British scientists are behind an international rescue bid to return a flowering hardwood tree, now extinct in the wild, to its native Pacific home of Easter Island.
The toromiro tree, Sophora toromiro, was used by Polynesian islanders to carve miniature copies of the huge stone heads which surround the island 3,700 km off Chile.
Now scientists from the University of Reading and Kew Gardens are working with Chilean counterparts using the latest DNA fingerprinting to return toromiro home.
Explorer Thor Heyerdahl visited the island on his Kontiki expedition and collected some of the last tree seeds in the 1960s. They went to Sweden where four were germinated, of which two seedlings are still alive.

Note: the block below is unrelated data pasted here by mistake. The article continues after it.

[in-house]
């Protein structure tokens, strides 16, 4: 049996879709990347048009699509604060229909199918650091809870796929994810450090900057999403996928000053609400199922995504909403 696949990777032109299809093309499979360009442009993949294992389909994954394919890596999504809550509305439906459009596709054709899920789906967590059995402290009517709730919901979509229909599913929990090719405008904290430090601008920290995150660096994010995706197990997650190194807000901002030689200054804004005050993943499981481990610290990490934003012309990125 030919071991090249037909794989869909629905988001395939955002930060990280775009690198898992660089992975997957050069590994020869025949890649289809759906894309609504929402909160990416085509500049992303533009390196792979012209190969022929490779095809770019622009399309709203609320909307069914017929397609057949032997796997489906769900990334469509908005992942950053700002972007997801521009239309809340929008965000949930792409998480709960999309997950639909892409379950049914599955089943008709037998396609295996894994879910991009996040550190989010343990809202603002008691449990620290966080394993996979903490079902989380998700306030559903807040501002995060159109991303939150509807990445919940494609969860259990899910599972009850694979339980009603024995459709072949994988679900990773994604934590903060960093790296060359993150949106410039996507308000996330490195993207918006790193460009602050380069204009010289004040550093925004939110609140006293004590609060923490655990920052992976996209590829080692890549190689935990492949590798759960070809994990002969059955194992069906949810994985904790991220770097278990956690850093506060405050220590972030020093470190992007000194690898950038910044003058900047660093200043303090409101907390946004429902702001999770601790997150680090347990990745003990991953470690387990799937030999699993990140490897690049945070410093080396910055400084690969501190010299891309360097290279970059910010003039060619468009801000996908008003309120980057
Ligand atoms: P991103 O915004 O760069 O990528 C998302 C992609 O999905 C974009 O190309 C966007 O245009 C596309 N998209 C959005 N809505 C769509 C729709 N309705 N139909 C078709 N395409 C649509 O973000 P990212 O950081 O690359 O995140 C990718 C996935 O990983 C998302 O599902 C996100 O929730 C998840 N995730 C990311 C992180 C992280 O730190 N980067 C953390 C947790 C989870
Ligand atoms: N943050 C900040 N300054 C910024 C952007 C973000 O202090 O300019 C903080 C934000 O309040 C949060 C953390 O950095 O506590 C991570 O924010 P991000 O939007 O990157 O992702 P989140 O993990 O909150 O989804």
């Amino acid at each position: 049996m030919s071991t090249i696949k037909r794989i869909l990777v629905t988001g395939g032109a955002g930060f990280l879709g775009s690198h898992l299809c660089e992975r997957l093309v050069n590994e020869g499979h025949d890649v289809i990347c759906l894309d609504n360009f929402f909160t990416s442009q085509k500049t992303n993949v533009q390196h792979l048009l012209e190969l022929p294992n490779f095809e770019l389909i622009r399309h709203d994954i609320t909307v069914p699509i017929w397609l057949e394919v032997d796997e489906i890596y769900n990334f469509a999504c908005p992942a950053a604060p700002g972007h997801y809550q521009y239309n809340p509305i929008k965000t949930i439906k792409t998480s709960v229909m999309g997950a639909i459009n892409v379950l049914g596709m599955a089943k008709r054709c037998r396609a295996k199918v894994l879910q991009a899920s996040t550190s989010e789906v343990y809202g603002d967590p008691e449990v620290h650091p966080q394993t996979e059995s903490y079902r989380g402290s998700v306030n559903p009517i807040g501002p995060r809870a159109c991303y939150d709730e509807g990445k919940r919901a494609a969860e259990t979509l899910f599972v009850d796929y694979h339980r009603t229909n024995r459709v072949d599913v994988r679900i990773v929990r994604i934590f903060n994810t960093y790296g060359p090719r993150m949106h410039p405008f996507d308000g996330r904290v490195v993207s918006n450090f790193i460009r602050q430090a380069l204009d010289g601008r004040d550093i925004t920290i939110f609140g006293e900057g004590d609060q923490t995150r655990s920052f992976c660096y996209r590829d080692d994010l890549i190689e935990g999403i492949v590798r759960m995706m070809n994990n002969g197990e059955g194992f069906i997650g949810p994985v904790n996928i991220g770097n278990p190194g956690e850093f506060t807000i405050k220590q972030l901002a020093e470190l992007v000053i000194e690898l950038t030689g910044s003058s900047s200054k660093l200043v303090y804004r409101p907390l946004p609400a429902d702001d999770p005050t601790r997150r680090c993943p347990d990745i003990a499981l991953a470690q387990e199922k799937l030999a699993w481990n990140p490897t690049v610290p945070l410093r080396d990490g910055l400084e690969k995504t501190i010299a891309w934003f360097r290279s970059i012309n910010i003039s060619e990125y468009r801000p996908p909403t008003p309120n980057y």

"This was not enough," said Alistair Culham, lecturer in botany at the centre for plant diversity and systematics at Reading University as the gene pool was too small, scientists have been hunting for other undocumented plants of this species.
Dr Culham and Mike Maunder, of the Royal Botanical Gardens at Kew, have managed to extract DNA from samples collected in the 1800s. By comparing the two sources, a DNA fingerprint has been identified.
The five-year hunt, including work by Alberto Bordeu from Chile, has turned up eight genotypes: four in Chile, three in Australia and the one in Sweden. "Eight different genotypes should be enough diversity to start a breeding programme to take this plant back to Easter Island," said Dr Culham.